ISSN (Print) - 0012-9976 | ISSN (Online) - 2349-8846

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POLITICS-Season of Change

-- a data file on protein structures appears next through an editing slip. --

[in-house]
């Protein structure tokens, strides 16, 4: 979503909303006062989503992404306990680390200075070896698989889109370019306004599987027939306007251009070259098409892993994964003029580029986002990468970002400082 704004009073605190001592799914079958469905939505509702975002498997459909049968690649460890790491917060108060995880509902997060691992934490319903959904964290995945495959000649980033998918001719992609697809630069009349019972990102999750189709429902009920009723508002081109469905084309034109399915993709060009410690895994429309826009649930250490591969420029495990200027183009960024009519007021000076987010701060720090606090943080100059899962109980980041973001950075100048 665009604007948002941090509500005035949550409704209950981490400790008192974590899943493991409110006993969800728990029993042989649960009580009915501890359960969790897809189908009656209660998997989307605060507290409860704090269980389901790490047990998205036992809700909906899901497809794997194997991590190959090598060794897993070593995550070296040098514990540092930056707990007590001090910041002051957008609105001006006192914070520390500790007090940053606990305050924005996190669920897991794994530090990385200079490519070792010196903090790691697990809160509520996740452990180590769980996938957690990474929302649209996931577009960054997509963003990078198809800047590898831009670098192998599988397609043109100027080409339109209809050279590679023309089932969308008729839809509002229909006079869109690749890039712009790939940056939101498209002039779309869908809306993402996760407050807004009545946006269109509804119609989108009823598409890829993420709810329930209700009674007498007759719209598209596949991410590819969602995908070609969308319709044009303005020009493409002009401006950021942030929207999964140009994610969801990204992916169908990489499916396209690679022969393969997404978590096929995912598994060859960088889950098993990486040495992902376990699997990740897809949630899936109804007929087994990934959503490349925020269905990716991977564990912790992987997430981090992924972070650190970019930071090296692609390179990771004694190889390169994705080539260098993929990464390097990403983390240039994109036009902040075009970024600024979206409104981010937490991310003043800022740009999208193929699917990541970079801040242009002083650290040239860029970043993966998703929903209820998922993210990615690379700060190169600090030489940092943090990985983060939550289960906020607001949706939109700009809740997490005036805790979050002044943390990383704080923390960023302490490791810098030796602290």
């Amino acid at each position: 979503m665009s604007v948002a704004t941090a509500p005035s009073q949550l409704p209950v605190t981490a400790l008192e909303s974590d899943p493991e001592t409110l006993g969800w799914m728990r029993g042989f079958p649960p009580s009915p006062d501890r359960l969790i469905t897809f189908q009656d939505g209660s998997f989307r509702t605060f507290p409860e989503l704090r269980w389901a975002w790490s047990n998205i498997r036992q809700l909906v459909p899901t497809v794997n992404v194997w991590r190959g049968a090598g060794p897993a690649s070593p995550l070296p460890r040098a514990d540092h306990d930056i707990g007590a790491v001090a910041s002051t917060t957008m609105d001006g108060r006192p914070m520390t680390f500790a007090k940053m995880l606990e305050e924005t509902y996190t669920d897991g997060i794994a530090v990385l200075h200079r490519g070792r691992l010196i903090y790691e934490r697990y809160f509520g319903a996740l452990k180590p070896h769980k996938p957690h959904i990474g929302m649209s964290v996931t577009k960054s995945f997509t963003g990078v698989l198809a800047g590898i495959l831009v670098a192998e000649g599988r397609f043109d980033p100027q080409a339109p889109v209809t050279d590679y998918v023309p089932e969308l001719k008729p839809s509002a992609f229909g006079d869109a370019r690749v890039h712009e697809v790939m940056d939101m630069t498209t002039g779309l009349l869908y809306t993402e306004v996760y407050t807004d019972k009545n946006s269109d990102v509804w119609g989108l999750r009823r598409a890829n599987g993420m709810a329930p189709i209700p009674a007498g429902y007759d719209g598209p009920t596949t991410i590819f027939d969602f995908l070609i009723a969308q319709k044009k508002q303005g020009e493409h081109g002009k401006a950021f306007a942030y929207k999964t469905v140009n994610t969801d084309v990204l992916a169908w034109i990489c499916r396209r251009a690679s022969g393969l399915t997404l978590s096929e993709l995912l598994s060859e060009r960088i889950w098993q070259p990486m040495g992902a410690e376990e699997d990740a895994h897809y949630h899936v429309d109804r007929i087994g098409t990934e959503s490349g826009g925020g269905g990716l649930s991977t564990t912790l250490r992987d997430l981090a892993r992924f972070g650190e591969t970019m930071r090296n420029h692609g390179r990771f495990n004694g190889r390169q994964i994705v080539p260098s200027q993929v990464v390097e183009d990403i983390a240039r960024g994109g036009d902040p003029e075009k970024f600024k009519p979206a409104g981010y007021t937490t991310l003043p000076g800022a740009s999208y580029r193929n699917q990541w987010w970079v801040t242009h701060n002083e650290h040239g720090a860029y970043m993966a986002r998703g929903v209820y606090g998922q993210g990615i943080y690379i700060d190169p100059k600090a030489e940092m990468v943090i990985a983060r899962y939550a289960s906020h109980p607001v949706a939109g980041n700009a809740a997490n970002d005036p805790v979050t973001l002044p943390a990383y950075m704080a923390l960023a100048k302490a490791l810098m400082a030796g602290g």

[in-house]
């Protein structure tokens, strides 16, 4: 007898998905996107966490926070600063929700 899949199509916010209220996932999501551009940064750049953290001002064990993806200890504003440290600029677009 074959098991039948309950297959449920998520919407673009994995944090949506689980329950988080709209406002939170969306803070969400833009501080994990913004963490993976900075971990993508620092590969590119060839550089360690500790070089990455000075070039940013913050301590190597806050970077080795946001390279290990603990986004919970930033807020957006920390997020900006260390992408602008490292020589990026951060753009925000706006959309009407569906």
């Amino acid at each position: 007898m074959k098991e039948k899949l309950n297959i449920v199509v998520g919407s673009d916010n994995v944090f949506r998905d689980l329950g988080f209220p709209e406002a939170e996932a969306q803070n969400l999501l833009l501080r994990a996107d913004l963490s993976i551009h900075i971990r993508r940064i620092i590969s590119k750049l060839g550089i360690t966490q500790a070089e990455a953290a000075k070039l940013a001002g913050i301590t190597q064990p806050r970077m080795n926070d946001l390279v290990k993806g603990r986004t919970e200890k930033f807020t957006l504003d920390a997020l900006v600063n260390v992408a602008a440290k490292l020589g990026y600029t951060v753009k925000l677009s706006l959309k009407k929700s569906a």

years from 1990-91 to 1992-93, the actual offtake ranged from 7 to 8.8 mn tonnes of wheat and 7.9 to 10 mn tonnes of rice - generally over 80 per cent of the allocation. In the next three years from 1993-94 to 1995- 96, the offtake of wheat came down sharply to below 50 per cent of the allocation and of rice to a little over 60 per cent that is, about 5 to 6 mn tonnes of wheat and 7 to 8 mn tonnes of rice. On the other hand, the government has sold since September 1993 over 12 mn tonnes of wheat and 2 mn tonnes of rice from its stocks in the open market. Second, the government permitted export of wheat and rice. As rice export was put under open general licence (OGL) and restrictions on quantities and prices were removed, actual export in 1995-96 (October- September) at 5.51 mn tonnes turned out to be far above the target of 2.5 mn tonnes. In wheat, 2.5 mn tonnes of non-durum wheat and 0.5 mn tonnes of durum wheat were authorised for export in 1995-96 (April- March) and the export period has just been extended to June 1996. Exports and free market sales have contributed to a drastic reduction in the stocks of foodgrains with the public procurement agencies. Total stocks stood at 19.7 mn tonnes at the end of September this year, a good 10 mn tonnes lower than the level (29.95 mn tonnes) a year ago. What is more, while the stock of rice at 9.34 mn tonnes is barely equal to the minimum norm of 9.2 mn tonnes prescribed for the period, the stock of wheat at 10.36 mn tonnes is well below the prescribed norm (13.1 mn tonnes). Even so, there is tremendous pressure on the government to remove the ceiling of 1 mn tonnes on wheat exports in 1996-97 (April-March). The Agricultural and Processed Pood Products Export Development Authority (APEDA) has described the present quantitative restrictions on wheat exports as a case of muddled policy, while the Roller Flour Millers' Federation has sought a ban on wheat exports and appealed to the government to encourage export of so-called value added products. That traders are determined to mop up available surpluses and also export wheat on a larger scale is evident from the fact that against the permitted quota of 1 mn tonnes for 1996-97, applications for export of 4.6 mn tonnes are known to have already been made so far. And as a result of the encouragement given to traders, procurement of wheat in the 1996-97 marketing season (April-March) so far at 8.18 mn tonnes has been a third lower than the procurement of 12.32 mn tonnes in the corresponding period of 1995-96. The fall in procurement is much sharper than the reduction of 3.1 mn tonnes in wheat production, from 65.3 mn tonnes in 1994-95 to 62.2 mn tonnes

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